Delilah turns three years old with a new heart and writes hospital history.

Ryan will never forget the moment he walked into his two-year-old daughter’s hospital room just hours after one of the nine open-heart surgeries she’s had in her young life.

Amazingly, Delilah sat up and played with her toys.

“She’s a rock star,” he said. “I don’t know how she does it.”
Ryan and Samantha, Delilah’s mother, said the memory is just one of many that demonstrate their little girl’s resilience and strength.

Before she was born, Delilah was diagnosed with two congenital heart conditions: hypoplastic left heart syndrome and double outlet right ventricle. Both disorders affect how blood flows to the heart and require treatment as soon as a child is born to survive.

Delilah spent much of the first year of her life in hospitals.

“We knew it was going to be a tough road,” Samantha said.

Waiting for a Heart in Chicago:
Earlier this year, Delilah’s doctors determined that her best chance for long-term survival would be a heart transplant. Hence, the family traveled from their Moline, Illinois, home to Ann & Robert H. Lurie Children’s Hospital of Chicago, the only pediatric hospital in Chicago. Illinois with an experienced and dedicated pediatric heart transplant program.

Lurie Children’s has been among the top three hospitals by volume for pediatric heart transplants since 2018. The three-year survival rate for patients receiving heart transplants at Lurie Children’s is 95 percent — higher than the national average.

“I was excited that she was going to be there for her care,” Samantha said. “It seemed like the best fit.”

In March, Delilah was admitted to Lurie Children’s Regenstein Cardiac Care Unit (CCU) and lived there while waiting for a heart to become available. Meanwhile, she received a ventricular assist device (VAD), or a pump, to support heart function and blood flow for patients like Delilah who need a new heart.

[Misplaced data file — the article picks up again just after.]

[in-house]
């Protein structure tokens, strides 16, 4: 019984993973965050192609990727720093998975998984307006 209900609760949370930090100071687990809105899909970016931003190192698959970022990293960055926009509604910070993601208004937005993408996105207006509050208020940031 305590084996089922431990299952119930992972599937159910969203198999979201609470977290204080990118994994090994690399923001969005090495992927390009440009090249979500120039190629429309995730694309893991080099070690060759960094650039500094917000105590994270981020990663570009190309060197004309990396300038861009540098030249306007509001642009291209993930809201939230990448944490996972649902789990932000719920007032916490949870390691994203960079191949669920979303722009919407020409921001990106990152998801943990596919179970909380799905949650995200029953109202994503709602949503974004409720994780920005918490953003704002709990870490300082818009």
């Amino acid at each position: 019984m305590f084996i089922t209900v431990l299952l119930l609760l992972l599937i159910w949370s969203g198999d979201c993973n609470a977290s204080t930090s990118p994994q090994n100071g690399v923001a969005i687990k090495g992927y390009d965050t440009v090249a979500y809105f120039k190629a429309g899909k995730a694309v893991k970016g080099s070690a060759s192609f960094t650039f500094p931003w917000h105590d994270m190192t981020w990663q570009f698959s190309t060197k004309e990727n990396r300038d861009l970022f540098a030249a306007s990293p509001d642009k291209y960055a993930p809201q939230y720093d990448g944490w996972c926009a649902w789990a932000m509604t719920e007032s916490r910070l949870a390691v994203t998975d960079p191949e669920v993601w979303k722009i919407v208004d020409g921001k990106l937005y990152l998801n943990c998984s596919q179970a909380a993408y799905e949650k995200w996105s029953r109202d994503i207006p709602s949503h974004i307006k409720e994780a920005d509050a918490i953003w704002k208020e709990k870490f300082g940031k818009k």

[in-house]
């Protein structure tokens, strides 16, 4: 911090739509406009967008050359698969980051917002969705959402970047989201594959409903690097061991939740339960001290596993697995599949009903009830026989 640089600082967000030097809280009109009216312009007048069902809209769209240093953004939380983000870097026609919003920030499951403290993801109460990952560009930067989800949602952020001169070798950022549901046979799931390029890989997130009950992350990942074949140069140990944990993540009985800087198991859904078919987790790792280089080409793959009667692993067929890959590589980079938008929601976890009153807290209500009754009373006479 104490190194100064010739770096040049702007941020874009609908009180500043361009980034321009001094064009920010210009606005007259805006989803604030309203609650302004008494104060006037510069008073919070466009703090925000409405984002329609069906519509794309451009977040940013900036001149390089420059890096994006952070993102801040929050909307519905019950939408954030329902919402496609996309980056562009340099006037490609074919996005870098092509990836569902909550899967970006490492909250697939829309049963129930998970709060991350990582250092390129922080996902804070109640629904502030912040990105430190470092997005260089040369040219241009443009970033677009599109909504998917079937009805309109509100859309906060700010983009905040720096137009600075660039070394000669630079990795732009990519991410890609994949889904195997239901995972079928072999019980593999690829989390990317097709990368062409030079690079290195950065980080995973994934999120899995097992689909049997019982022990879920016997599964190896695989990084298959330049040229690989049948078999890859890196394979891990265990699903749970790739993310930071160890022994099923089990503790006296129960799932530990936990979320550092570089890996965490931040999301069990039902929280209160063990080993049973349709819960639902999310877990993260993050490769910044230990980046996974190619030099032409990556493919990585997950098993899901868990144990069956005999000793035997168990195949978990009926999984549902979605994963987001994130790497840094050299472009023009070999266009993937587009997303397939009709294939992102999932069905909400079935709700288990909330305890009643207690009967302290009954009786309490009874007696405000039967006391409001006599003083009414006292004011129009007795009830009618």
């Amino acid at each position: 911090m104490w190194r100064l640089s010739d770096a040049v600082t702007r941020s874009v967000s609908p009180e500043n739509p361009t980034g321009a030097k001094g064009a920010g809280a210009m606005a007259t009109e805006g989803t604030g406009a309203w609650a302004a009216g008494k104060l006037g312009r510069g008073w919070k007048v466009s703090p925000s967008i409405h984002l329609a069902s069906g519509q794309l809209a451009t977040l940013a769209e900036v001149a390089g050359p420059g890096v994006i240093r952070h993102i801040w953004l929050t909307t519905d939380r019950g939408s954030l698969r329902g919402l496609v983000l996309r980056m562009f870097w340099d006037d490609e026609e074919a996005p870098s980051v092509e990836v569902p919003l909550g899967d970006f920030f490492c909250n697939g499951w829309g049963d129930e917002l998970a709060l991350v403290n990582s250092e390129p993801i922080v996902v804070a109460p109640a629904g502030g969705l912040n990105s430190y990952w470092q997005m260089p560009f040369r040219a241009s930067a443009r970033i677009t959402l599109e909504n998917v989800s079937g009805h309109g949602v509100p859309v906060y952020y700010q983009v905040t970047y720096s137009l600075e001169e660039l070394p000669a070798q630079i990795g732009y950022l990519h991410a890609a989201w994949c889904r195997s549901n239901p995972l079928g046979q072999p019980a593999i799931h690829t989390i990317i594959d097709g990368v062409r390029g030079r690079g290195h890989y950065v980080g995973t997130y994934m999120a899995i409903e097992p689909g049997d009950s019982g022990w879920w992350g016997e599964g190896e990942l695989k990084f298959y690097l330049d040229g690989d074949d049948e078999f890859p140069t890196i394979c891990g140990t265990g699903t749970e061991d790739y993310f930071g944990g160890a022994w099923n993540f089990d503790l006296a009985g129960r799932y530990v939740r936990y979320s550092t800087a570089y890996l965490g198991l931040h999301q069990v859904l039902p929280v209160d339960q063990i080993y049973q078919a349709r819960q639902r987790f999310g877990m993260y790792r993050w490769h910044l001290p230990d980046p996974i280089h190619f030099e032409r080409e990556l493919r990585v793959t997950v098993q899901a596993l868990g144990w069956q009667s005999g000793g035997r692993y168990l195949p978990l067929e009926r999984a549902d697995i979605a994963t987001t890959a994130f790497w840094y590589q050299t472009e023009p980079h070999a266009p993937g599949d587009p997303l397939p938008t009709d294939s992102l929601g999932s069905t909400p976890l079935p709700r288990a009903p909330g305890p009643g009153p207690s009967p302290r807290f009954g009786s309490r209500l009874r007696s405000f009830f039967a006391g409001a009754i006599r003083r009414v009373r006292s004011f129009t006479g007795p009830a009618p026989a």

Her parents visited Delilah as much as possible while working full-time and caring for their 7- and 9-year-old boys in Moline — about a three-hour trip to Lurie Children’s downtown Chicago location. Being separated from her remains an emotional challenge, they said, but they take great comfort in the care she receives from the CCU staff, especially her beloved nurses.

“They make her feel really at home. They go above and beyond to make her feel comfortable and ensure she’s not scared or alone,” Samantha said. “You can see the smile on her face every time we call. Every time we go there and talk to her, she’s always in a good mood.”

To turn three and write history:
In October, after about seven months of waiting, the parents got the call they’d been waiting for: A heart was available for Delilah.

“All the emotions hit us at once,” Ryan said, acknowledging the heartache and sacrifice the donor’s relatives made to make the heart available.

On October 23, Delilah underwent the procedure. Her transplant made hospital history, going down as Lurie Children’s 400th pediatric heart transplant since the first in 1988. Heart Transplant Program Surgical Director Dr. Michael Mongé performed the 400th transplant with Dr. Sunjay Kaushal, Head of Cardiothoracic Surgery; pediatric heart surgeon Dr. Osama Eltayeb; and a team of more than 40 nurses, pediatric cardiologists, pediatric anesthesiologists, surgical technicians, and organ retrieval and transport specialists.
Now healed from her transplant, Delilah remains at the hospital, walks the hospital hallways with nurses and staff as much as possible, and enjoys her favorite pastime: listening and dancing to her favorite Disney and Kidz Bop songs.

Meanwhile, Delilah is approaching another special milestone: her third birthday, November 13th.

Although they agree that no gift could beat getting a new heart, her parents plan to throw her the most significant party possible in her hospital room.

“The hospital is going to pop,” Ryan said.

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